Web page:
Chronic Pain Whatever the cause, support for managing long term or intractable pain.


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Old 05-01-2021, 07:17 PM #1
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toyL toyL is offline
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Join Date: Oct 2006
Location: Indiana
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10 yr Member
toyL toyL is offline
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Join Date: Oct 2006
Location: Indiana
Posts: 98
My Mood: Shopping for a new neurologist
10 yr Member
Default Shopping for a new neurologist

I've had the same neurologist for 25 yrs. Early Feb. his assistant calls me & says he's retiring due to health concerns & that another doc is taking his place, and this other doc will NOT continue to write my prescriptions for hydrocodone & diazepam. The call came 2 weeks before my hydrocodone prescription expired. The assistant goes on to say that I should seek the services of a pain management clinic for the hydrocodone, but she didn't say what I should do aboutt the diazepam--I take for muscle spasms--the kind that cause me to randomly throw the TV remote across the room, or "punch" myself in the face as I curl up in the fetal position to go to sleep. Yeah, really bad spasms. This call came out of the clear blue sky, after 25 yrs of being a model patient. Never once did I ask for an early refill for anything. I never even "asked" for the hydrocodone. The doc prescribed it based strictly on an MRI Report way back in 2011 (C5, C6, & C7 of my neck have DJD). Yes, I've been taking the hydrocodone since 2011, and now my neurologist is retiring, but no one on his staff of over 50 other neurologists is willing to continue to write it forr me. Actually, several of these "other" docs have written the hydrocodone (and other meds) for me on the occasions when my doc was out sick or on vacation or whatever. Hmmm. They'll agree with my docs treatment and cover for him when he's healthy and working, but now that he's sick and retiring, they suddenly disagree with his treatment and refuse to prescribe meds I've been taking for 10 yrs.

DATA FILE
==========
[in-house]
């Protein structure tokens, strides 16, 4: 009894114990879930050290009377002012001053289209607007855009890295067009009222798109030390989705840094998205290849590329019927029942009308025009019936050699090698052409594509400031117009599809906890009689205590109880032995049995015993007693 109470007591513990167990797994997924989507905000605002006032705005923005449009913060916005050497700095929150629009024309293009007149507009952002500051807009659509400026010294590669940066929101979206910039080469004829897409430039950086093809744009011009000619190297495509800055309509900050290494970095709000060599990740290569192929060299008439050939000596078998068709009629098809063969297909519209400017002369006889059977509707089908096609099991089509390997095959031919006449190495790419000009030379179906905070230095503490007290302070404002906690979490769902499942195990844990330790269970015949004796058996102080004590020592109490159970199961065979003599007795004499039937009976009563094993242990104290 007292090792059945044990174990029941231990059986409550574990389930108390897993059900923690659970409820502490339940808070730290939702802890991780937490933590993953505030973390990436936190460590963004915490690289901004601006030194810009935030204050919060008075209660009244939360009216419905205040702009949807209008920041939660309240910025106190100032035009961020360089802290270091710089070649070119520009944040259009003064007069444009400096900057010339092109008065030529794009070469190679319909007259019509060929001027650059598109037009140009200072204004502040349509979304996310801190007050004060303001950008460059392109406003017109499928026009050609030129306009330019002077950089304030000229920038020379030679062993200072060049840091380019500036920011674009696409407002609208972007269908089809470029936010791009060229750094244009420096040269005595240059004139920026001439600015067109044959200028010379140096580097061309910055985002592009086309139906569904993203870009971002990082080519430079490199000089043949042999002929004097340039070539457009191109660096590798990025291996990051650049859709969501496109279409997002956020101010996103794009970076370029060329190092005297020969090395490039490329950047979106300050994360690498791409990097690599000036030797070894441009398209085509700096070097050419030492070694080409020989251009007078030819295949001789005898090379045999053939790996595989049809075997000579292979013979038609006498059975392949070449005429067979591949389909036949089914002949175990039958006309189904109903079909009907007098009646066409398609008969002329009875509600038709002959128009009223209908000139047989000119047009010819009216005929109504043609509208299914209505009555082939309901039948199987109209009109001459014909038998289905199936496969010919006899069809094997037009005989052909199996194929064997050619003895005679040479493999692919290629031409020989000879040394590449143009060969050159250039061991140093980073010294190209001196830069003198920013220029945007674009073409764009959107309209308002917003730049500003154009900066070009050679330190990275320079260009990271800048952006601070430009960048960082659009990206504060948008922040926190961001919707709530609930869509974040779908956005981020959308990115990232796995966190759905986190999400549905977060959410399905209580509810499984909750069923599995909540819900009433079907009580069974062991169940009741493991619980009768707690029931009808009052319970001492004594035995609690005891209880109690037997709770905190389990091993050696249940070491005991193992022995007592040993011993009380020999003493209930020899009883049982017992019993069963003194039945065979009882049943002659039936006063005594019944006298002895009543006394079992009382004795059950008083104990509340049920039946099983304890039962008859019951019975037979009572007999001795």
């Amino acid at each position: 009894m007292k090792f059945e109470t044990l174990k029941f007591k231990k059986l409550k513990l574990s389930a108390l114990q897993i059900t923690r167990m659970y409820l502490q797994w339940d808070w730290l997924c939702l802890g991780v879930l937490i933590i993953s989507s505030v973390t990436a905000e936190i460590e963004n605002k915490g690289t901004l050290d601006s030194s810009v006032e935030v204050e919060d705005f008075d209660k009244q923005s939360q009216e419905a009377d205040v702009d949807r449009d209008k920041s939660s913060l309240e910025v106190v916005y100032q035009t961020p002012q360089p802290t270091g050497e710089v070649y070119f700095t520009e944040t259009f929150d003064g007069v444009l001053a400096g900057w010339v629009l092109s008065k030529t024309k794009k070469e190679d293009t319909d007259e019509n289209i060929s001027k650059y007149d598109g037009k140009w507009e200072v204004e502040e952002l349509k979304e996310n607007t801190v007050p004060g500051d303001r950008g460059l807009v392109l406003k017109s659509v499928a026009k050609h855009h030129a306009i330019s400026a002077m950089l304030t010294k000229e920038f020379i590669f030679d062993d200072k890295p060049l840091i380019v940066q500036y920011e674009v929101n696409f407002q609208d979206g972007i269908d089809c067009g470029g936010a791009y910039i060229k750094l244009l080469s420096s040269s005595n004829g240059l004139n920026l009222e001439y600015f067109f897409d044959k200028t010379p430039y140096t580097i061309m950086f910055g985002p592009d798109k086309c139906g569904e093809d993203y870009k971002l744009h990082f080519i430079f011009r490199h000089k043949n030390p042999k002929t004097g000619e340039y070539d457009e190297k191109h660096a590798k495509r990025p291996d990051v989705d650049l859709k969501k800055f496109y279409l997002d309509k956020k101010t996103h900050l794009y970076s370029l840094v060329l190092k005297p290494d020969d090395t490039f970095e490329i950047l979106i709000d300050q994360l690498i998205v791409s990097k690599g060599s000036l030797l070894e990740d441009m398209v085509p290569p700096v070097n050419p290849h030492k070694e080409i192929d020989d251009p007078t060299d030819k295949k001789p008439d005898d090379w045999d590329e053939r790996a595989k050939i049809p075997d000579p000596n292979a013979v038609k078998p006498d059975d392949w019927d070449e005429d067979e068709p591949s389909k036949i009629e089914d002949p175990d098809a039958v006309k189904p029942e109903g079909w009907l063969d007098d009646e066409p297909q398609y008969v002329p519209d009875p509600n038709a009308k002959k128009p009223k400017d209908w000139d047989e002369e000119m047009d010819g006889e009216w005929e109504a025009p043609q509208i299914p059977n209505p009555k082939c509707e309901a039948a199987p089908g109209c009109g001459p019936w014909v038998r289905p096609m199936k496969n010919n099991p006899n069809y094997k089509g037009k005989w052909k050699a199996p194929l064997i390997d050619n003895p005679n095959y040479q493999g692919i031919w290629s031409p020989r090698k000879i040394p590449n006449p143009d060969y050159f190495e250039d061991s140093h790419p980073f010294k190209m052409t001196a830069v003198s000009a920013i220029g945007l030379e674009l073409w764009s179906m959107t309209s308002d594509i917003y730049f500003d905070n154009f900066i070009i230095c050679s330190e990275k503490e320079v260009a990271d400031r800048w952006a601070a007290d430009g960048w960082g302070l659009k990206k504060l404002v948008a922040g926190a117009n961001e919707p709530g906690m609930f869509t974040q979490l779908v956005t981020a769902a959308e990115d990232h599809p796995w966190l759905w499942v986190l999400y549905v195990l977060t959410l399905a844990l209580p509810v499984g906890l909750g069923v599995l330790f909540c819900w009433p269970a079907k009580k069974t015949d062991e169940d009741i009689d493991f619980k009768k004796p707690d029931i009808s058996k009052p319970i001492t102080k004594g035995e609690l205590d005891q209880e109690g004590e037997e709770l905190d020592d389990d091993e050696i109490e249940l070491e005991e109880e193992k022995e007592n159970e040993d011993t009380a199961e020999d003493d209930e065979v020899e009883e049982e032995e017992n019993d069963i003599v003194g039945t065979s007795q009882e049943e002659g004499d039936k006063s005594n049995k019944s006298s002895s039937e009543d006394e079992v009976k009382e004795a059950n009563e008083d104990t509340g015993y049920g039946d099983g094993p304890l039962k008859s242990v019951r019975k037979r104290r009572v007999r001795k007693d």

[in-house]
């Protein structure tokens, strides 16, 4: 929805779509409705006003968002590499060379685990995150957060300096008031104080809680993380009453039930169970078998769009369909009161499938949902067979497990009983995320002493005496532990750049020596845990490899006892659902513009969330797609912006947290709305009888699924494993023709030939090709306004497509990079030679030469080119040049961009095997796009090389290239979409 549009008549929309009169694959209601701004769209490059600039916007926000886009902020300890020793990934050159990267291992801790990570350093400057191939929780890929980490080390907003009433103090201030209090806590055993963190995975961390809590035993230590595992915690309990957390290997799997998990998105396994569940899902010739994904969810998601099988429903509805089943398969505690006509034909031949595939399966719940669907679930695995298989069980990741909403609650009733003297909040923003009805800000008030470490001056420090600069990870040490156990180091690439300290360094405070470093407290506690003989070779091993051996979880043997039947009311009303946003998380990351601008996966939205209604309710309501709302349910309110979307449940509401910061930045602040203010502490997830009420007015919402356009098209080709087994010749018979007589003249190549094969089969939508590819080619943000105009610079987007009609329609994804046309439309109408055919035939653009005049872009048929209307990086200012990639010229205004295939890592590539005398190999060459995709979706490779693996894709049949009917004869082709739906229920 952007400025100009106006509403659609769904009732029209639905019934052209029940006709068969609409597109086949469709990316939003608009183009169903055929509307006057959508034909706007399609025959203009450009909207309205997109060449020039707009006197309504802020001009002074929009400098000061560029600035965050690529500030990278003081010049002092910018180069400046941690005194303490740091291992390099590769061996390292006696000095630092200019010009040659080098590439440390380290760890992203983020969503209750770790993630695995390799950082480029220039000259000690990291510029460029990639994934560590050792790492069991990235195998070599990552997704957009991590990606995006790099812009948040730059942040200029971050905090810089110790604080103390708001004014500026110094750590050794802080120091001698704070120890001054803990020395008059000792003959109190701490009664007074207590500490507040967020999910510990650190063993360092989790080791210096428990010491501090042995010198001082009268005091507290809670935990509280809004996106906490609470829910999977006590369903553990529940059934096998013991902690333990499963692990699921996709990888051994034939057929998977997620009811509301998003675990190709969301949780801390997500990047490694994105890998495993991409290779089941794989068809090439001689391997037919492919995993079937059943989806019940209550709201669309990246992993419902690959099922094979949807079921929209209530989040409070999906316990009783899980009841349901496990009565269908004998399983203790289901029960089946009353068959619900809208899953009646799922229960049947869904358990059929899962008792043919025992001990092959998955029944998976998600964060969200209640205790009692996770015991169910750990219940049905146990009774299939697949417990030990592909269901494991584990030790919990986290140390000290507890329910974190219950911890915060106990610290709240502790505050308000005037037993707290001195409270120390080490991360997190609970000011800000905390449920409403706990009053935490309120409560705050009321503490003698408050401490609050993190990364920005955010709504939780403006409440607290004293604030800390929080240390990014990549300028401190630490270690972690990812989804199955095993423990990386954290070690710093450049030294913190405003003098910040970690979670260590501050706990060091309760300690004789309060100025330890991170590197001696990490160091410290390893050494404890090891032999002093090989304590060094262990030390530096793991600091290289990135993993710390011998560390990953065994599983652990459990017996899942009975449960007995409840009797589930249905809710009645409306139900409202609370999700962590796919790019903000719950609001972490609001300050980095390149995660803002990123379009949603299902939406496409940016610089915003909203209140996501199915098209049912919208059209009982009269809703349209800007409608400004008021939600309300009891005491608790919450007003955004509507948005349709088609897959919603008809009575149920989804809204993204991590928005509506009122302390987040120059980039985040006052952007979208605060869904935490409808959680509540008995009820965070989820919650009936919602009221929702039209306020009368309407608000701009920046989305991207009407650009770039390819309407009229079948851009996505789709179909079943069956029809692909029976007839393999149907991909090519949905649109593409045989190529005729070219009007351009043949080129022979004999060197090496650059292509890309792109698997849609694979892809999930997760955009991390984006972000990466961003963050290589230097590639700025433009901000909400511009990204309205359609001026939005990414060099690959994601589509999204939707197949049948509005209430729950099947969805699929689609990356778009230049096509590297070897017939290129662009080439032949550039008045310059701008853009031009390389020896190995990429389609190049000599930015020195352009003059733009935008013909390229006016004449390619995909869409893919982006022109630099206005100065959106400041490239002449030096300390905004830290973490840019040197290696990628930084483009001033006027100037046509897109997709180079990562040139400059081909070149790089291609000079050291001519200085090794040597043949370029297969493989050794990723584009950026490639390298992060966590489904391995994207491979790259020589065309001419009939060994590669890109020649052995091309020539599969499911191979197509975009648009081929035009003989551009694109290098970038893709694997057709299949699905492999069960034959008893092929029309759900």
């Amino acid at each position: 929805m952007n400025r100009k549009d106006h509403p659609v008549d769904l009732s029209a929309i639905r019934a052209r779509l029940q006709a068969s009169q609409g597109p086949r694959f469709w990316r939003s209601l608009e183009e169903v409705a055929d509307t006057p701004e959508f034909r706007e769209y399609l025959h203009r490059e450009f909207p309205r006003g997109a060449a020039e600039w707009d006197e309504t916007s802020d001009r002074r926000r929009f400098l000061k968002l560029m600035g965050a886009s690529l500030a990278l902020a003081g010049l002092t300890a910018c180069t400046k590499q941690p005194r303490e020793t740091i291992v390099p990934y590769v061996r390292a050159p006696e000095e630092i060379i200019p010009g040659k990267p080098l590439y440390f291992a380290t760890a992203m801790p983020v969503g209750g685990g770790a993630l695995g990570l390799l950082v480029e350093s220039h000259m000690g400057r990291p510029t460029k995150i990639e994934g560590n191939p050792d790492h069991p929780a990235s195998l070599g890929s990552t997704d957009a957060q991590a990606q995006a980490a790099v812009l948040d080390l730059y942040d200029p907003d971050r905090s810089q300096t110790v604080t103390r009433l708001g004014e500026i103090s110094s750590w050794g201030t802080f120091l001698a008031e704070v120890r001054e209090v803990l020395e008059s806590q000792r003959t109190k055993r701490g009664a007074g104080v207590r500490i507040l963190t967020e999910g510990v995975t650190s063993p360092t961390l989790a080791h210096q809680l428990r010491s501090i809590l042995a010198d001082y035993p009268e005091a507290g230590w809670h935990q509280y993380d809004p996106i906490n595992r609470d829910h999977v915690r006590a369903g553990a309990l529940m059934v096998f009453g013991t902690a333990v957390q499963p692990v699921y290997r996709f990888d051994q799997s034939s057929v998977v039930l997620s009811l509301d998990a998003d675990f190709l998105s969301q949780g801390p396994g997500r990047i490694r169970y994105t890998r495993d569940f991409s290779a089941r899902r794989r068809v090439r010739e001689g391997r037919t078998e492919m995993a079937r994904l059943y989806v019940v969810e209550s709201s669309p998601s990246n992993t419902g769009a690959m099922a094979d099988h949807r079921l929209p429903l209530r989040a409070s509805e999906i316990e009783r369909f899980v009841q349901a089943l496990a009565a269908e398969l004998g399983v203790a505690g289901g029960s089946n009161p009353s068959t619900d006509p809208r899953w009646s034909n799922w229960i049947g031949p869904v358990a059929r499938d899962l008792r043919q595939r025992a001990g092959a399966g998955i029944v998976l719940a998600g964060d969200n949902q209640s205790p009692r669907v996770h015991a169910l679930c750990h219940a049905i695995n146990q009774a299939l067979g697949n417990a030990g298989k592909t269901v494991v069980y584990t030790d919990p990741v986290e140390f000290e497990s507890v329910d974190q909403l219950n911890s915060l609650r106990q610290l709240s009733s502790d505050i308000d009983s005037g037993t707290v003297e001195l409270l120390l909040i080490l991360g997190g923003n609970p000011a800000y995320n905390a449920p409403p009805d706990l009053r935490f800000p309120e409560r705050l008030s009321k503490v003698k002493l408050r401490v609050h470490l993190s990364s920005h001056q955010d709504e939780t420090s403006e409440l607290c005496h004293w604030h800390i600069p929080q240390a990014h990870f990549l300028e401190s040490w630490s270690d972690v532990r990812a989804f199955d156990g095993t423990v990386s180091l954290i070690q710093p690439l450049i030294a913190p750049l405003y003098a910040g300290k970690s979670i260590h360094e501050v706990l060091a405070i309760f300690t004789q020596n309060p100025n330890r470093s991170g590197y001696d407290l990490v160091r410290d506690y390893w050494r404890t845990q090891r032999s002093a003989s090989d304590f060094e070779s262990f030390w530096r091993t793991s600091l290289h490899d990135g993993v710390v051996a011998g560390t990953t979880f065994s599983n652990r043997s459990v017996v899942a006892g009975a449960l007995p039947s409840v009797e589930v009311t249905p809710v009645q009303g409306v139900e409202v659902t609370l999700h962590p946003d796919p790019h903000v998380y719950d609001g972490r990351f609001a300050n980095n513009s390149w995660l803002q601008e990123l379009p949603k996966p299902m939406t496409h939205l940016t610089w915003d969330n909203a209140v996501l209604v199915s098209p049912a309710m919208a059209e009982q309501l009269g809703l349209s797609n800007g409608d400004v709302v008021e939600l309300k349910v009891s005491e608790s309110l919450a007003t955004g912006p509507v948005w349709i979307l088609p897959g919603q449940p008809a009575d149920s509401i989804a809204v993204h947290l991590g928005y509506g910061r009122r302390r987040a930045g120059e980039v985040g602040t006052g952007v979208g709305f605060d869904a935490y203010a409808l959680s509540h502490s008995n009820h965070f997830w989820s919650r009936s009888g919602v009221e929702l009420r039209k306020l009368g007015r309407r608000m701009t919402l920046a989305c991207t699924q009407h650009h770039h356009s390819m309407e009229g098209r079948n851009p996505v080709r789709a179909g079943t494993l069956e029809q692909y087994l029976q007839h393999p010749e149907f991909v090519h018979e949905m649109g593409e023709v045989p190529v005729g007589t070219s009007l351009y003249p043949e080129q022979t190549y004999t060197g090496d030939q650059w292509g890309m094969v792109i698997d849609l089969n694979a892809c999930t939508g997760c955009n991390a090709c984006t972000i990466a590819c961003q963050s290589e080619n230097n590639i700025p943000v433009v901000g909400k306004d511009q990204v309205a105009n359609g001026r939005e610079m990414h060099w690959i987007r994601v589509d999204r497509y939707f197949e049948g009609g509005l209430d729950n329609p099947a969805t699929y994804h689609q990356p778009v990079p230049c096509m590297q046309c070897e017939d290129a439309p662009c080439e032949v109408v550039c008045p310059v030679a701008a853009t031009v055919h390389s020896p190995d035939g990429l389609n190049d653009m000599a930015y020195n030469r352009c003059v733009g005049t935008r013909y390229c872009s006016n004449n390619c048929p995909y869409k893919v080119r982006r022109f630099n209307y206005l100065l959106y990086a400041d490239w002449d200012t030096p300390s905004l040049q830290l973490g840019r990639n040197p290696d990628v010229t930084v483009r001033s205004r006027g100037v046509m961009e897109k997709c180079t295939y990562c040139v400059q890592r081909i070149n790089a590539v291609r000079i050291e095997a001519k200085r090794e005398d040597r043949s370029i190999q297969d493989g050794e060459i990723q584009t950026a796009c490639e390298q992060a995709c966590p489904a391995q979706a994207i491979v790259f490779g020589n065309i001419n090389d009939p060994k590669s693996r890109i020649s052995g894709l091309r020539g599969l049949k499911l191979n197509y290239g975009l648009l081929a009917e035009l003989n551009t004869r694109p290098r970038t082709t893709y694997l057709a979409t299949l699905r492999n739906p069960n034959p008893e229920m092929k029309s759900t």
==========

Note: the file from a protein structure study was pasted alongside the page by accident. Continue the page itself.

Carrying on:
They've done this without any specific explanation as to “why". I expect they’re under no legal obligation. Ethically, however, I can say that something doesn’t feel quite right. So, I did some reading. I found that the U.S. Dept. of Health & Human Services says that “But once a patient is on opioids for a prolonged duration, any abrupt change in the patient’s regimen may put the patient at risk of harm and should include a thorough, deliberative case review and discussion with the patient. The HHS Guide provides advice to clinicians who are contemplating or initiating a change in opioid dosage.” (ref 01). It goes on to state that “Care must be a patient-centered experience. We need to treat people with compassion, and emphasize personalized care tailored to the specific circumstances and unique needs of each patient,” said Adm. Brett P. Giroir, M.D., assistant secretary for health.” (ref. 01).
So, I go to a pain management clinic. What a "racket" that turned out to be. Yes, I had to sign the same federal documents that I signed with my own neurologist. No biggy there. Trouble is, the first thing the doc there says is that "we're going to have to wean you off the diazepam entirely." Then, she says you're going to have to come in for physical therapy 3 times per week if you want to get your pain meds. I'm thinking to myself--if I could actually show up "on time" 3 days per week for physical therapy, I'd be"employable", not on disability, and I wouldn't even be here now listening to this ridiculousness. Apparently, this lady simply didn't "understand" that someone who has had Parkinson's disease for 25 years isn't exactly tripping the live fantastic. I didn't even bother to try telling her about my sedentary lifestyle, and how my daily routine consisted of taking meds on time, maybe doing some light house-work, walking the dog, and checking the mail-box. I just went home, called her front desk, and had them forward my medical records to another nearby neurologist. So, now I guess I'm shopping for a new neurologist. Big fun.
Any advice? Many thanks.
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